The concept of mastery in the arts carries with it the prestige of implied notable achievement and a lasting legacy among art lovers everywhere, but what in the world makes individual artists masters in the first place?
In the case of the old masters, at least, it is the recognition they accrued either during their lifetimes or after that made them so. That and working in Europe – yes, literally.
“If people knew how hard I worked to get my mastery, it wouldn’t seem so wonderful at all.”
As far as Art History is concerned, competent artists of European descent whose work was made before the year 1800 qualify as old masters. Ideally, they were also actual masters at their guild and independent contractors in the field. But, for the most part, European + Old = Old Master.
But, to become an artistic master in modernity, one first must become an artist, which means more than smearing paints and pigments all over the place.
What Makes an Artist an Artist?
Anyone who creates art of any sort is, by definition, an artist.
“Every child is an artist. The problem is how to remain an artist once we grow up.”
– Pablo Picasso
What is a Masterpiece?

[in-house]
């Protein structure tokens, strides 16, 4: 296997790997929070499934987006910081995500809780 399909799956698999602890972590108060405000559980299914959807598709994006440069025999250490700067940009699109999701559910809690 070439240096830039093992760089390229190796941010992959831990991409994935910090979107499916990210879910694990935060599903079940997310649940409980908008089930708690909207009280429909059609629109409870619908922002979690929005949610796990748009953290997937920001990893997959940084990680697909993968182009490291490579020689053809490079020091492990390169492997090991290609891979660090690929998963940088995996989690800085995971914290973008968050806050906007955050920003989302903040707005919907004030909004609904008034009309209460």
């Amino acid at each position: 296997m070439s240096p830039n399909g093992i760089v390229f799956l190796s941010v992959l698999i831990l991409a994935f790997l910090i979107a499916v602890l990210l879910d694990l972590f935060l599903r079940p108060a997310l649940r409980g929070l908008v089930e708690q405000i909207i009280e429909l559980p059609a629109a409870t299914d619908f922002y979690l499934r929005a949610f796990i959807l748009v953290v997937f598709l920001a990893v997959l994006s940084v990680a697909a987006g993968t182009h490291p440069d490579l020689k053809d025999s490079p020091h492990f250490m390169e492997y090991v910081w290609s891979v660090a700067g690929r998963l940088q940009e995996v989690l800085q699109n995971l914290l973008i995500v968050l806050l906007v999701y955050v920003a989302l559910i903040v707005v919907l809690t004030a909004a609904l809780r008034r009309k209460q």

By dictionary definition, a masterpiece is any creative work of outstanding artistry, skill or workmanship. It’s the best of the best, but it takes lesser works to prove its existence.
It also once needed to be submitted as proof of prowess for entry into a guild to truly be considered a masterpiece, but such was not the case for da Vinci’s Mona Lisa or indeed most other recognized masterpieces of today. Fueled in equal parts by snobbery and legitimate concern for their crafts, the old European guilds kept craftsman traditions alive and well by separating the creative wheat from the chaff. These days, other factors are found to be of importance in deciding on creations being masterpieces or not.
“(Speaking of art):
In leaving something unsaid the beholder is given a chance to complete the idea and thus a great masterpiece irresistibly rivets your attention until you seem to become actually a part of it.”
– Kakuzō Okakura, The Book of Tea
If we examine the concept of art long enough, we arrive at the very logical conclusion that it is essentially anything and everything ever made. What marks the good from the great and the great from the otherwise unworthy is but subjective preference.
A masterpiece is a work of art that we deem exceptional on subjective grounds, but it is no different from any other human creation regardless of the time it took to create (masterpieces like Luc Tuymans’s “Lumumba” took only a day to complete).
Examples of Old Masters
Rembrandt van Rijn – The Anatomy Lesson of Dr Nicolaes Tulp
Francisco Goya – Courtyard with Lunatics
Examples of New Masters
Frida Kahlo – The Wounded Deer
Oscar-Claude Monet – Soleil Levant